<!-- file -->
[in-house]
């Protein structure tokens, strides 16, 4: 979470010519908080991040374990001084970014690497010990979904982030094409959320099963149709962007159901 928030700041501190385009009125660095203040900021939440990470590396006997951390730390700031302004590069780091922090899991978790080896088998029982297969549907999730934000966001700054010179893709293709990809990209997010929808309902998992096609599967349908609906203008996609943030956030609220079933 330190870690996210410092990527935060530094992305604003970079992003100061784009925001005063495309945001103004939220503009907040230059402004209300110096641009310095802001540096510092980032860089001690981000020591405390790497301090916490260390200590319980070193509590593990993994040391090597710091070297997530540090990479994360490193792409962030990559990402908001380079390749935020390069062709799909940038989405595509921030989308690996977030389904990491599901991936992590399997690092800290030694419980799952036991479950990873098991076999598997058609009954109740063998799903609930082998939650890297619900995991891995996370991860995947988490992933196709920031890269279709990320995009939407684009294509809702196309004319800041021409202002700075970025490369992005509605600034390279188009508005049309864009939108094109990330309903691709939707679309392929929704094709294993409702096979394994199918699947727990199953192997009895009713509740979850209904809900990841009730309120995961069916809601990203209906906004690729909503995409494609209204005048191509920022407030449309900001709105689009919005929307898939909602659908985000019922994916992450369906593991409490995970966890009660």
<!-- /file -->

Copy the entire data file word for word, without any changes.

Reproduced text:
[in-house]
């Protein structure tokens, strides 16, 4: 979470010519908080991040374990001084970014690497010990979904982030094409959320099963149709962007159901 928030700041501190385009009125660095203040900021939440990470590396006997951390730390700031302004590069780091922090899991978790080896088998029982297969549907999730934000966001700054010179893709293709990809990209997010929808309902998992096609599967349908609906203008996609943030956030609220079933 330190870690996210410092990527935060530094992305604003970079992003100061784009925001005063495309945001103004939220503009907040230059402004209300110096641009310095802001540096510092980032860089001690981000020591405390790497301090916490260390200590319980070193509590593990993994040391090597710091070297997530540090990479994360490193792409962030990559990402908001380079390749935020390069062709799909940038989405595509921030989308690996977030389904990491599901991936992590399997690092800290030694419980799952036991479950990873098991076999598997058609009954109740063998799903609930082998939650890297619900995991891995996370991860995947988490992933196709920031890269279709990320995009939407684009294509809702196309004319800041021409202002700075970025490369992005509605600034390279188009508005049309864009939108094109990330309903691709939707679309392929929704094709294993409702096979394994199918699947727990199953192997009895009713509740979850209904809900990841009730309120995961069916809601990203209906906004690729909503995409494609209204005048191509920022407030449309900001709105689009919005929307898939909602659908985000019922994916992450369906593991409490995970966890009660």